14 Top-Rated Attractions & Things to Do in Charleston, WV

Written by Barbara Radcliffe Rogers and Meagan Drillinger
Updated May 11, 2023

West Virginia sets the scene with miles upon miles of uninterrupted rolling mountains. The stunning scenery is one of the top reasons to visit West Virginia.

In a state engulfed with wilderness, it's no surprise that its capital city, Charleston, feels much more like a small town. That's really because it is, with a population that hovers just around 50,000. But what the city lacks in cosmopolitan shuffle, it makes up for with history, events, and a whole lot of things to do.

Charleston, West Virginia at sunset
Charleston, West Virginia at sunset

Between the Appalachian mountains and the Kanawha River, the area was settled by pioneers, who moved west after the Revolution, and the first permanent settlement here was Fort Lee, built in 1788. Daniel Boone was an early resident and a member of the Kanawha County Assembly.

Three major interstate highways, I-64, I-77, and I-79, all converge in Charleston. Discover the best places to visit and things to do during your stay with our list of the top attractions in Charleston.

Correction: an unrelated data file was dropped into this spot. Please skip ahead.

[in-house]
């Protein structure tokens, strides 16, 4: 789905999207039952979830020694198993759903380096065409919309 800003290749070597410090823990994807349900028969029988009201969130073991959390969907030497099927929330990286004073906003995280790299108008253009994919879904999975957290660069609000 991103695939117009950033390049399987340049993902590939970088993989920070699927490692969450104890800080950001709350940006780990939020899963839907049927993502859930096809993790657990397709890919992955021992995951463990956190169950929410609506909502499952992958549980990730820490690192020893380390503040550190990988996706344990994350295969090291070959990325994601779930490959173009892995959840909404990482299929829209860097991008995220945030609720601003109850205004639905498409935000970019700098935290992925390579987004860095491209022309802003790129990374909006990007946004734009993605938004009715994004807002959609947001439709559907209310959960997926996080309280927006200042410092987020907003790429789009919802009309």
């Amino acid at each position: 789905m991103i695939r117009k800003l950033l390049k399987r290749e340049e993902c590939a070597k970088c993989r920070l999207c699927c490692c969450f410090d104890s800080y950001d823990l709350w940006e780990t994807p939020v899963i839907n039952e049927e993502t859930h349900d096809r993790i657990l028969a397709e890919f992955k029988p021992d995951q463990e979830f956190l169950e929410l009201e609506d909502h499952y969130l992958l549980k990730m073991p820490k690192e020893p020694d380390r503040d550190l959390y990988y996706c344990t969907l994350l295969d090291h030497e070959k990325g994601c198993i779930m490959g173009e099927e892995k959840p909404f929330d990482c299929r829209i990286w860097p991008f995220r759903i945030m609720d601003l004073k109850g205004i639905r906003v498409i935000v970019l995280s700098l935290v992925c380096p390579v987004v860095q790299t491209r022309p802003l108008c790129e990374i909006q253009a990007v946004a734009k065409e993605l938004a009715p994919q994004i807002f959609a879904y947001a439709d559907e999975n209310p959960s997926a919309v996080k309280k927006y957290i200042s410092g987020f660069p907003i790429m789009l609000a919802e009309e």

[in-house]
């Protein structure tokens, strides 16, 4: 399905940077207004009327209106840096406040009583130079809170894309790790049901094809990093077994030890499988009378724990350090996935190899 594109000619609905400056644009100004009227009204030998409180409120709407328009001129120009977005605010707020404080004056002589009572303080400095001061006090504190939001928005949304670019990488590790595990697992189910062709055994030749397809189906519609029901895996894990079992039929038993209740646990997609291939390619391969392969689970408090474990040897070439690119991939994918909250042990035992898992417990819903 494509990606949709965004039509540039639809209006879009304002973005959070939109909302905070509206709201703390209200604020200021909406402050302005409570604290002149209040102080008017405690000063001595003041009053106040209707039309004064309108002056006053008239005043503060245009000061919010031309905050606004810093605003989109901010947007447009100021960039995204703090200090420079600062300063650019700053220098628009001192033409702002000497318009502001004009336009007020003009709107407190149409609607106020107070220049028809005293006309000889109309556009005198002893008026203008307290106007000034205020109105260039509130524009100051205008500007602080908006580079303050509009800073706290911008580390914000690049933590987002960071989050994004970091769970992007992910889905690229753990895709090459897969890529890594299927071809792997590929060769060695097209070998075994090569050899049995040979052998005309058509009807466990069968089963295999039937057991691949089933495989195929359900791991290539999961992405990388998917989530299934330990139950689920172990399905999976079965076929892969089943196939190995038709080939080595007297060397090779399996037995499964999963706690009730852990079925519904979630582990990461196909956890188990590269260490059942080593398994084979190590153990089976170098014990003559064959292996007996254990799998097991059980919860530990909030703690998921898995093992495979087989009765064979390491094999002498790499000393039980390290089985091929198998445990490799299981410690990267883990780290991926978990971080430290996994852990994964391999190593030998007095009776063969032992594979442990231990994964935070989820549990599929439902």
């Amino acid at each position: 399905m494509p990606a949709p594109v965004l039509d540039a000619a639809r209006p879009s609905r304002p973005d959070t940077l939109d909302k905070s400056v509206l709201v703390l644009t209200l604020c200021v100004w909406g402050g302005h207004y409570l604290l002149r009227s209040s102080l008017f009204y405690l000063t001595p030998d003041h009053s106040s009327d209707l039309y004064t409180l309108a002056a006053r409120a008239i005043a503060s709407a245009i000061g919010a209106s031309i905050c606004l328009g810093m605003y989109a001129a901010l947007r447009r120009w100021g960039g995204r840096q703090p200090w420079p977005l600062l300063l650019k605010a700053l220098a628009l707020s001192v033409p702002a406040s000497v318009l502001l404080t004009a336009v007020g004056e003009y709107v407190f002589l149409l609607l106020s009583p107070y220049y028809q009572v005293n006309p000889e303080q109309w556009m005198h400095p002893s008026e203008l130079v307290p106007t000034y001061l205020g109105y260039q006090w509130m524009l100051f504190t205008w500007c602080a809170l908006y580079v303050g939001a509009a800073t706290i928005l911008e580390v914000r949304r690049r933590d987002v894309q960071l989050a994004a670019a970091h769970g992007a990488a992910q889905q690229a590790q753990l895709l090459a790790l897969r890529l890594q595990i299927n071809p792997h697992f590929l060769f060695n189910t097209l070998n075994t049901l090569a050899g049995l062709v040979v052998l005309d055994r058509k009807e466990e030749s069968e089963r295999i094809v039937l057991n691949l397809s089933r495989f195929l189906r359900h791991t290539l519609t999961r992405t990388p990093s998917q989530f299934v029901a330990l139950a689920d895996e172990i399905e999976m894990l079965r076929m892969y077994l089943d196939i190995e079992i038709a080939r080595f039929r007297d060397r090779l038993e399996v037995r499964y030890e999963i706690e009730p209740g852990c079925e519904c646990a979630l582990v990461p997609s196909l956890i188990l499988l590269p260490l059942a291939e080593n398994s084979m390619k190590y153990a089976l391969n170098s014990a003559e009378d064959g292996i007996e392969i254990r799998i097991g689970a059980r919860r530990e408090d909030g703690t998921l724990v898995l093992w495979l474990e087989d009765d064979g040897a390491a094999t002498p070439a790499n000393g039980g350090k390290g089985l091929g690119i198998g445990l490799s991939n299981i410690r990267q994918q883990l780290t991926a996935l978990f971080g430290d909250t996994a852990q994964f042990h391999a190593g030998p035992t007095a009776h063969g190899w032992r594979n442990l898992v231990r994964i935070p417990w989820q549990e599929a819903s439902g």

1. State Capitol

State Capitol
State Capitol | Photo Copyright: Meagan Drillinger

West Virginia's most recognizable building, the Charleston State Capitol, rises majestically above the banks of the Kanawha River, with a dome five feet higher than that of the US Capitol in Washington, D.C. The 300-foot dome is entirely covered with 23.5-karat gold leaf applied in tiny sheets less than four inches square.

State Capitol
State Capitol

The building's architect, Cass Gilbert, relied on themes from classical antiquity for this limestone building, as he did for several of his other well-known works, such as the U.S. Treasury Building and the U.S. Supreme Court Building in Washington. Of note inside the Capitol is the massive chandelier suspended from the top of the dome. Address: 1900 Kanawha Blvd East, Charleston, West Virginia

2. West Virginia State Museum

West Virginia State Museum
West Virginia State Museum | Daniel J. Macy / Shutterstock.com

Follow the history of West Virginia from prehistoric times by following a trail through the West Virginia State Museum, from the dark Coal Forest with displays of coal and fossils to a film of today's West Virginia landscapes.